Sugary drinks link to greater risk of death
Adults over 45 who consume large amounts of sugary drinks may have a higher risk of dying from heart disease or other causes, compared to those who drink fewer sugary drinks.
That's according to preliminary research that found a graded association between consuming more sugary beverages – such as soft drinks, fruit drinks and fruit juices – and an increased risk of death from heart disease or any cause.
And the study's finding should encourage healthcare providers to ask patients about sugary beverage consumption during well visits to open the door to a conversation about a dietary change that could be made to reduce risk, the authors say.
Study participants in the top 25% of consumers – those who tended to drink 24 ounces or more of sugary beverages each day – had twice the risk of death from coronary heart disease compared to those in the lowest 25% of people who drank less than one ounce.
In addition, there was an increased risk of death from all causes, including other cardiovascular conditions.
The study, however, found no link between the consumption of sugary foods and increased risk of death, a distinction the researchers said may be related to how sugary drinks and foods are processed by the body.
Several studies have shown an association between added sugar and obesity and various chronic diseases. However, few have been able to look at the association between increased sugar consumption and death. It is important to note that this study does not prove cause and effect, rather it identifies a trend.
The researchers estimated sugary food and beverage consumption using a food frequency questionnaire. Sugar-sweetened beverages included those pre-sweetened, such as sodas and fruit drinks.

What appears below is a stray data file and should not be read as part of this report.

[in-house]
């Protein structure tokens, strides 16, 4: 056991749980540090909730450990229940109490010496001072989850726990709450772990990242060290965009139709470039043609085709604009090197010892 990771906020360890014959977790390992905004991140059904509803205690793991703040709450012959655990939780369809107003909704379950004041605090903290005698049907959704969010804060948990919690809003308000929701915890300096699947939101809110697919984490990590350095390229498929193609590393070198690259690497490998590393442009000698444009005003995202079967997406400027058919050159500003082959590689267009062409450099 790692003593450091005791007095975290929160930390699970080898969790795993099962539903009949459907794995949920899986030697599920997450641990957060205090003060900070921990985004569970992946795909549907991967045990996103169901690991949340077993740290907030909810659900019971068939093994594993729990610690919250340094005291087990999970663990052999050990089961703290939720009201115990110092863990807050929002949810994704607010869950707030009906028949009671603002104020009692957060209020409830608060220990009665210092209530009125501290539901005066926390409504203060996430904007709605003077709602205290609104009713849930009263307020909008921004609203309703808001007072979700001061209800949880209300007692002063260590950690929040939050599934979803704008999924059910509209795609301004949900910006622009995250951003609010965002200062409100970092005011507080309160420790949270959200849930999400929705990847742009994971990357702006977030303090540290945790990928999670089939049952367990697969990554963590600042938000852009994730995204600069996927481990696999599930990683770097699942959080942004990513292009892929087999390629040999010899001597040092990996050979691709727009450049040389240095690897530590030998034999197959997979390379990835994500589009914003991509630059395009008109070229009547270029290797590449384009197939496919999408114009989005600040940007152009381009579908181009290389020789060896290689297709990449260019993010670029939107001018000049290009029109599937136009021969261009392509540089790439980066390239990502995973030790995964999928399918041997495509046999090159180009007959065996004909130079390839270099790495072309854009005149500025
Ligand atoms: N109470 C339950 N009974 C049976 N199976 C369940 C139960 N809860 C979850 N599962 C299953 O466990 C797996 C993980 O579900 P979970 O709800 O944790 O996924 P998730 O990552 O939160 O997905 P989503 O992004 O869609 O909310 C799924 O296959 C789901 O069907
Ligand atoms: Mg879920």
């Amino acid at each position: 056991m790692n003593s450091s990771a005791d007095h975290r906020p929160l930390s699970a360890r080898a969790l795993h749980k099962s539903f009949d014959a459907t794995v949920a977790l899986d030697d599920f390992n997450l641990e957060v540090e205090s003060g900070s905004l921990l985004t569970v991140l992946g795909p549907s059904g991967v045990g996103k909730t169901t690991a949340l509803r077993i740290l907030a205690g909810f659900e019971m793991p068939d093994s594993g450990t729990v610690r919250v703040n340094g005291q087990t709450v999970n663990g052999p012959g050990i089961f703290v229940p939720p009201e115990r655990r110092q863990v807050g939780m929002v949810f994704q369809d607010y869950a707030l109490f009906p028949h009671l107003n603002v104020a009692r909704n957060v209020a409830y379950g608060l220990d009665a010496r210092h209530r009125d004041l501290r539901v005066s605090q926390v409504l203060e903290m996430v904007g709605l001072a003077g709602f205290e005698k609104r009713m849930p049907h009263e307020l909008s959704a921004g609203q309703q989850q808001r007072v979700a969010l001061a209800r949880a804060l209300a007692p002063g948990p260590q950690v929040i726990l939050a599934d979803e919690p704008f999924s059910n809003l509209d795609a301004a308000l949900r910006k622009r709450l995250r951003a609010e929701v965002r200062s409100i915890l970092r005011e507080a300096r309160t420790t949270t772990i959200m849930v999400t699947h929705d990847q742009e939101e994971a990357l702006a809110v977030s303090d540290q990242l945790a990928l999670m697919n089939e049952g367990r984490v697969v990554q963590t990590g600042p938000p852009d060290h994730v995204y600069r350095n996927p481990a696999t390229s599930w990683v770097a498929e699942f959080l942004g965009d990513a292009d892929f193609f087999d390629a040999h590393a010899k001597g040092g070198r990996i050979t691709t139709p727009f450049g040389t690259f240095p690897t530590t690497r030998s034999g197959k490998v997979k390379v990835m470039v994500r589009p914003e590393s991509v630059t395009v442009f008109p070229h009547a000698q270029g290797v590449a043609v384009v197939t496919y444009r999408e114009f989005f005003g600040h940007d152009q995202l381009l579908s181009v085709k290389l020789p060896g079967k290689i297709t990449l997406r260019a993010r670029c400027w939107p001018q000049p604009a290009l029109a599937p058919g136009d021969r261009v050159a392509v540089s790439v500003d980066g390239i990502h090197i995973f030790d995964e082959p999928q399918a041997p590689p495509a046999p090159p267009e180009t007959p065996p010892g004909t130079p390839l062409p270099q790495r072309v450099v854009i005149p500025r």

Sugar-sweetened foods included desserts, candy and sweetened breakfast foods as well as foods to which calorie-containing sweeteners such as sugars or syrups had been added.
The participants were followed for an average of about six years, and researchers used death records to look at the cause of death, focusing on deaths from heart disease, such as heart attack, heart failure and deaths from all other causes.
The researchers observed this effect when they statistically made the participants equal with respect to income, race, education, smoking history and physical activity. When they controlled for known heart disease risk factors such as total calorie consumption, high blood pressure, abnormalities in blood lipids or body weight, the effect remained. Researchers did not see any increased risk with consumption of sugary foods.
The quantity and frequency of consumption of sugary beverages, coupled with the fact that they contain few, if any other nutrients, results in a flood of sugars that need to be metabolised. When people consume sugars in foods there are often other nutrients such as fats or proteins which slow down metabolism and may explain the different effect seen between the two.
Author: Julie Bissett